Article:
Mission to Iran seeks to improve relations through religious dialogue

By Dennis Sadowski – Catholic News Service

September 21, Washington (CNS) -- A delegation of Christian and Muslim leaders returned to the United States from Iran hoping that their six-day visit will improve relations between the two squabbling countries in a way that diplomatic channels have not. (...) The trip was arranged with the help of officials at Search for Common Ground, an organization with offices in 27 countries that works to prevent and resolve conflict.

"The primary purpose (of the trip) was to try and deepen the relationship between the two countries by direct human contact on the basis of religious leadership," William G. Miller, senior adviser to the organization who worked in the U.S. embassy in Iran in the early 1960s, told Catholic News Service. Cardinal McCarrick said he believed the discussions among Iranian and American religious leaders would deepen trust where diplomacy has failed. He said the idea of establishing a bilateral commission of religious and academic leaders from both countries was offered during the one-hour meeting Sept. 17 with Ahmadinejad. "The political channel doesn't do too well right now. There should be another channel. The other channel is the religious channel," the cardinal said. Bishop Chane said he welcomed the idea for the commission "to begin to deal with issues that our politicians and folks in the State Department and their (Iran's) foreign minister have not been able to deal with." (…)



Culture and education



Millions of children to benefit from UN partnership to train school principals

22 September – The United Nations educational agency has embarked on a new partnership to train thousands of school principals, beginning in Kenya, Ghana and India, that has the potential to benefit up to 10 million children in the future. The initiative by the UN Educational, Scientific and Cultural Organization (UNESCO) and the Varkey GEMS Foundation, a not-for-profit education organization, is known as the “10,000 Principals Leadership Programme.”

“This partnership is an excellent example of the new platforms for cooperation the world needs today to achieve education for all,” said UNESCO Director-General Irina Bokova, adding that tackling complex, global challenges requires innovative and far-reaching partnerships between the public and private spheres.

According to UNESCO, school principals in many developing countries receive little, if any, leadership and development training. The new initiative foresees the training of 10,000 principals in the three countries targeted over four years. The agency added that the multiplier effect of the programme has the potential to benefit thousands of teachers and up to 10 million children. Under the initiative, the Foundation, in cooperation with UNESCO, will provide leadership and professional development courses to improve the skills and knowledge of the school principals.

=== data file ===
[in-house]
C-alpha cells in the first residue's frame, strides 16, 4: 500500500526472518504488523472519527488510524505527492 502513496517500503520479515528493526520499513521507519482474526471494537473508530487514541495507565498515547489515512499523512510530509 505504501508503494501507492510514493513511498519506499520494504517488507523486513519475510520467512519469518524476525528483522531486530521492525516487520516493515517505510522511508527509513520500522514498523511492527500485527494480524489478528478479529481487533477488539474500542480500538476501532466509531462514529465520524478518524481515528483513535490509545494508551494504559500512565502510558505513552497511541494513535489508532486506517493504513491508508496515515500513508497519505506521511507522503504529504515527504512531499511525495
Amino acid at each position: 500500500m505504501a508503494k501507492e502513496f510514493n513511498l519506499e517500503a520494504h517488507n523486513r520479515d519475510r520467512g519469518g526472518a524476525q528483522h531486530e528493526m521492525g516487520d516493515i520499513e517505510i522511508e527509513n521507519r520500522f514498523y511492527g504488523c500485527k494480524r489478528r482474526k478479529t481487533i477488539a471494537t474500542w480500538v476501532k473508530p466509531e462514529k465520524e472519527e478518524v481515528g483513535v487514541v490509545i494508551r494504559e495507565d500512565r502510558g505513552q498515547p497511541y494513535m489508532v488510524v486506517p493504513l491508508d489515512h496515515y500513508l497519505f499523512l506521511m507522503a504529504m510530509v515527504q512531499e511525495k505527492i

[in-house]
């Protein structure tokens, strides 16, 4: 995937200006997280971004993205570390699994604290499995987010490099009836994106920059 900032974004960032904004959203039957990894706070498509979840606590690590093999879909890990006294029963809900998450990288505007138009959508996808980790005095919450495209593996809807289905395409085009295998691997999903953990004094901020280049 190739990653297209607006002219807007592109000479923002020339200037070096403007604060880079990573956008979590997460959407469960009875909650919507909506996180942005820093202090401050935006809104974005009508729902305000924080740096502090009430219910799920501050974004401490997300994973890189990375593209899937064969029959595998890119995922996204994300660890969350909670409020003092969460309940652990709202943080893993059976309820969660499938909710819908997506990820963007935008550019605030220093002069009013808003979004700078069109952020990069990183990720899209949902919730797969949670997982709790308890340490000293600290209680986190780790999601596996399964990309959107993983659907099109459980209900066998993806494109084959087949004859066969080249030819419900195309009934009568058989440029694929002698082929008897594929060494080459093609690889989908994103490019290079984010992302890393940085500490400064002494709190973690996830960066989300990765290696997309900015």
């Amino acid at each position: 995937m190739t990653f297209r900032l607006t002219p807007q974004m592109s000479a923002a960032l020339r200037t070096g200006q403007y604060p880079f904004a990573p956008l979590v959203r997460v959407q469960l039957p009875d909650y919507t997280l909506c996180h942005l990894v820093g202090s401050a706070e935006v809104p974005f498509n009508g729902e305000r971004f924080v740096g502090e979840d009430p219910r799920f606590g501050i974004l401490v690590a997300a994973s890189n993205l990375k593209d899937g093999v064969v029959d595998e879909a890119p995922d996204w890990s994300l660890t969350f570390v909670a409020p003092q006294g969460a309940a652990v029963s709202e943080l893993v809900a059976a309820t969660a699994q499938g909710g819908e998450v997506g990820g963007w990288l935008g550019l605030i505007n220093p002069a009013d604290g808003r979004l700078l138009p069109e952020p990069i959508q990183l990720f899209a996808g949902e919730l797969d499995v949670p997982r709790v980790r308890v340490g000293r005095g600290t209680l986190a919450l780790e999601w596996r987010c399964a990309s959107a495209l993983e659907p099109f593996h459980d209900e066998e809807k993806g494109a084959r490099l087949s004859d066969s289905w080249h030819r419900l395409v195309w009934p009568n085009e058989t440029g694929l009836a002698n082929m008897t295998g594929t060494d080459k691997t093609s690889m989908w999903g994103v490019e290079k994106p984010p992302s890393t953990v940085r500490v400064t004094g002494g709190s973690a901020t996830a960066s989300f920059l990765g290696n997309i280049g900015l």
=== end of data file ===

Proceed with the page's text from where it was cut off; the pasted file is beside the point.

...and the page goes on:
Security in cyberspace:  targeting nations, infrastructures, individuals

Andalo (Trento), Italy - 8-15 January 2012

International School On Disarmament And Research On Conflicts - ISODARCO - Italian Pugwash Group. This is the third time an ISODARCO course will focus on information technologies and their relation to war and international relations; previous courses were held in summer 1999 and summer 2002. This Course will have a broad scope, addressing topics such as cyberwarfare, cyberterrorism, privacy and freedom of speech, organized crime, Wikileaks and others. Last, but not least, the entire realm of cyberspace is now at risk of being "securitized". It would then be removed from public debate and left into the sole hands of law enforcement agencies and defense and military professionals. The overall goal, as in all ISODARCO courses, is to shed some light, tackle controversial issues and provide a forum for high-level general discussion among participants and speakers alike.

English will be the working language of the School. There will be approximately 80 participants. They are expected to attend all lectures and seminars and to stay throughout the week-long course. Applications should arrive not later than November 14th, 2011. Applications may be submitted also on-line at



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Next issue:  October 21st, 2011.

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*In the final report of the Decade for a Culture of Peace project (2001-2010) presented to the UN General Assembly (, Good News Agency is included among the three NGOs that have been playing a major role in the field of Information.  In section A - International Organizations, the Report says:

"Participatory Communication and Free Flow of Information and Knowledge has been advanced largely through use of the Internet by civil society corresponding to para 6 in the 1999 Programme of Action calling for the promotion of a culture of peace through sharing of information among actors in the global movement for a culture of peace (p.7). Diffusion and exchange of culture of peace information via the Internet has become the major instrument for several international organizations, notably the Culture of Peace News Network, the Good News Agency and the Education for Peace Globalnet (p.12).